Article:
not to be permitted to plead poverty as against the claims of creditors equally necessitous. It is accordingly provided that the foregoing exemption cannot be claimed when the debt is for wages due to a house servant or common laborer to the extent of $90, and when the action to recover the same is brought within six months after the last services were rendered. Nor can the purchaser of goods make this law an instrument of fraud by claiming goods which he has purchased on credit against an execution for the purchase money. •


State legislation is extremely careful of the rights of married women. If a wife is unjustly abandoned by her husband, the circuit court will sequester his property for the purpose of maintaining her and the children of the marriage. If he abandons her, or from worthlessness or drunkenness fails to support her, the court will not only allow her to sell her own real estate without his joining in the deed, but will require any person holding money or property to which he may be entitled in her right, to pay the money over to her. 1. Under such circumstances she is entitled to the proceeds of her own earnings and those of her minor children. 2. If her real estate is damaged for railroads, or other public works, the damages accrue exclusively to her. 3. If her husband gets into the penitentiary, she becomes to all intents and purposes a femmesole. 4. And if he, by ill usage, compels her to live separate and apart from him, she may claim the sole and exclusive enjoyment of her property as if she were unmarried. Rents, issues and profits of her real estate cannot be taken in execution for his debts, except when contracted for family necessaries. Moreover, by a very broad statute lately enacted, a wife may hold all her personal property free from her husband's control and exempt from liability for his debts. If he becomes incompetent to lead in the marital partnership, she may take the reins in her hands, engage in trade, accumulate property, and no act of his will create a charge upon it. Finally, at his death, the family homestead descends to her and the children, if any there be, to be held by her for life; if there be any children, in common with them; if not, by herself alone. She also takes dower in one-third of all the real estate of which her husband may have been seized at any time during marriage, in which she has not conveyed her right of dower, diminished, however, by the homestead which is set apart to her. She takes also a child's share of his personal estate; and, in addition to all this, she is allowed to retain as her absolute property a large amount of personalty.


The constitution places it beyond the power of reckless or dishonest public agents to burden the people with excessive taxation. Taxes for state purposes, exclusive of the taxes necessary to pay the bonded debt of the state, cannot exceed twenty cents on the hundred dollars valuation; and whenever the taxable property of the state shall amount to $900,000,000 the rate shall not exceed fifteen cents. The rate of taxation for county, city, town and school purposes, is likewise strictly limited. Counties, cities, towns, townships and school districts cannot become indebted beyond the revenue provided for each year without a two-thirds vote of all voters therein, nor, in any event, to an amount exceeding five per cent on the value of the taxable property.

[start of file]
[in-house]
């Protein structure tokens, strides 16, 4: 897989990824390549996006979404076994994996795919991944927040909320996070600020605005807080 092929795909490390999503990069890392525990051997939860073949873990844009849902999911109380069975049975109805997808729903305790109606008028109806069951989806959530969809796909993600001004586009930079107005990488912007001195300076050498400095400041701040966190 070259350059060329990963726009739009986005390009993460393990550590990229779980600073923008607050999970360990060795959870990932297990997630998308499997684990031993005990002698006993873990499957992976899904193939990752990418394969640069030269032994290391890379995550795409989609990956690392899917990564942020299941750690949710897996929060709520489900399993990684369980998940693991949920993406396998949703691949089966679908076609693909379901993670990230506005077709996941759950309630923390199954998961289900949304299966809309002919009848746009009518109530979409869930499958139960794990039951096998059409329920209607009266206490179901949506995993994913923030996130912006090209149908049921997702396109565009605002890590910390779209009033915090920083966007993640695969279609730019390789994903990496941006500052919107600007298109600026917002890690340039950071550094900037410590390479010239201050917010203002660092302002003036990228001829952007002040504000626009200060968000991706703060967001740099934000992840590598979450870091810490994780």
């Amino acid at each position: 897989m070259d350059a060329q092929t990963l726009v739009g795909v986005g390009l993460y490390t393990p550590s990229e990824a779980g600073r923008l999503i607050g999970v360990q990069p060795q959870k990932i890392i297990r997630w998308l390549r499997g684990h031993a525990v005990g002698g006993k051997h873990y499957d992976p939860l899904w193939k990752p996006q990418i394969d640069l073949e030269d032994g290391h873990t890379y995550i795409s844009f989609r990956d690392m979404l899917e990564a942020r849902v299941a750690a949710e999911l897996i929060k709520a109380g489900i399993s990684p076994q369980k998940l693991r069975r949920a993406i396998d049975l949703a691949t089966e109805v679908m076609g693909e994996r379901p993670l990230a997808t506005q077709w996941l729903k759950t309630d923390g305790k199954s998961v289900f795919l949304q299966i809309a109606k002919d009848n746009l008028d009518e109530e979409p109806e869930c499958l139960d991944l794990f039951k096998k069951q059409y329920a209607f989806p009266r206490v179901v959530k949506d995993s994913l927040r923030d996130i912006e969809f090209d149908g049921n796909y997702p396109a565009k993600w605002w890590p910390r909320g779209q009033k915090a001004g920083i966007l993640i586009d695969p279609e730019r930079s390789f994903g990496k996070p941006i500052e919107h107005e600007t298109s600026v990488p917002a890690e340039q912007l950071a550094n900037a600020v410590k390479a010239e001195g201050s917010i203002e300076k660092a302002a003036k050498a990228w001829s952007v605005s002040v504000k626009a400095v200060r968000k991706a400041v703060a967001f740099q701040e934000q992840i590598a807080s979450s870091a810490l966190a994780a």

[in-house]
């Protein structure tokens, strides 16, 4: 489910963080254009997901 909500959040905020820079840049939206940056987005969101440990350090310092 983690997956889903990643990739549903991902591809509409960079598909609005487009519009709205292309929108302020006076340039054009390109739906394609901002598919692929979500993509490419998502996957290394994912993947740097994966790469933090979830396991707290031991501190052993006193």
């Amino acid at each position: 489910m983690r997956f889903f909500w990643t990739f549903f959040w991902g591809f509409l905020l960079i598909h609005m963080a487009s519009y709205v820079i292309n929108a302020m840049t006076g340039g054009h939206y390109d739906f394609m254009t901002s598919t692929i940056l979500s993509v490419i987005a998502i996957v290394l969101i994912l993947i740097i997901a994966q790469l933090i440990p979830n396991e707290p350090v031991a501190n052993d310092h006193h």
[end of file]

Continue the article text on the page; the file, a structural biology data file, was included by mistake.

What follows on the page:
The statutes of limitation in Missouri provide that an open account cannot be collected after it has run five years; a note is uncollectible if held for ten years after due; and a judgment expires by limitation in ten years.

The standard legal rate of interest in this state is six per cent; but a higher rate not exceeding ten per cent may be contracted for.


The state debt, according to the State Auditor's last report, [1878], is $16,758,000. This mostly grew out of the various issues of bonds given in aid of railroads, and bears interest at the rate of six per cent per annum. To liquidate this debt the constitution provides for the annual levy of taxes, now fixed by law at twenty cents on the $100 of the valuation. With the sum thus raised the interest of the debt is first to be paid, and of the remainder not less than $250,000 is to be set apart as a sinking fund for the purchase and retirement of the bonds themselves. Hence, in a few years, with the vast increase in the taxable wealth, which is sure to come, the whole of the debt will be extinguished. There is an additional state tax of twenty cents on the $100 for current expenditures, a large share of which is devoted to the support of the common schools. This tax is ample for the purposes for which it is intended, and there is a constitutional provision that it shall be reduced to fifteen cents on the $100 as soon as the taxable property of the state shall aggregate a total valuation of $900,000,000.

The state, and all its municipal subdivisions, whether counties, cities or towns, are forbidden by the constitution to loan their credit to any corporation, so that there is no method by which the public indebtedness can be increased in the usual way. Owing to the great zeal of the people to forward public improvements of all kinds, a municipal indebtedness, aggregating, according to the auditor's last report, $35,727,566.49, has been contracted. Of this amount the debt of the city of St. Louis is shown to constitute $22,712,000, leaving for the agricultural portion of the state and the other cities, towns, townships and school districts only a little over $13,000,000.

The present organic law prevents any municipality from contracting liabilities, in any one fiscal year, beyond the amount of the levy made for that year, and in no county can the rate of taxation for local purposes, aside from the school tax, exceed fifty cents on the $100 valuation, unless two-thirds of the voters shall assent to the levy of a larger sum. Neither can the school tax in country districts exceed forty cents on the $100 without the consent of the tax-payers, to be obtained by a vote of the majority of the residents.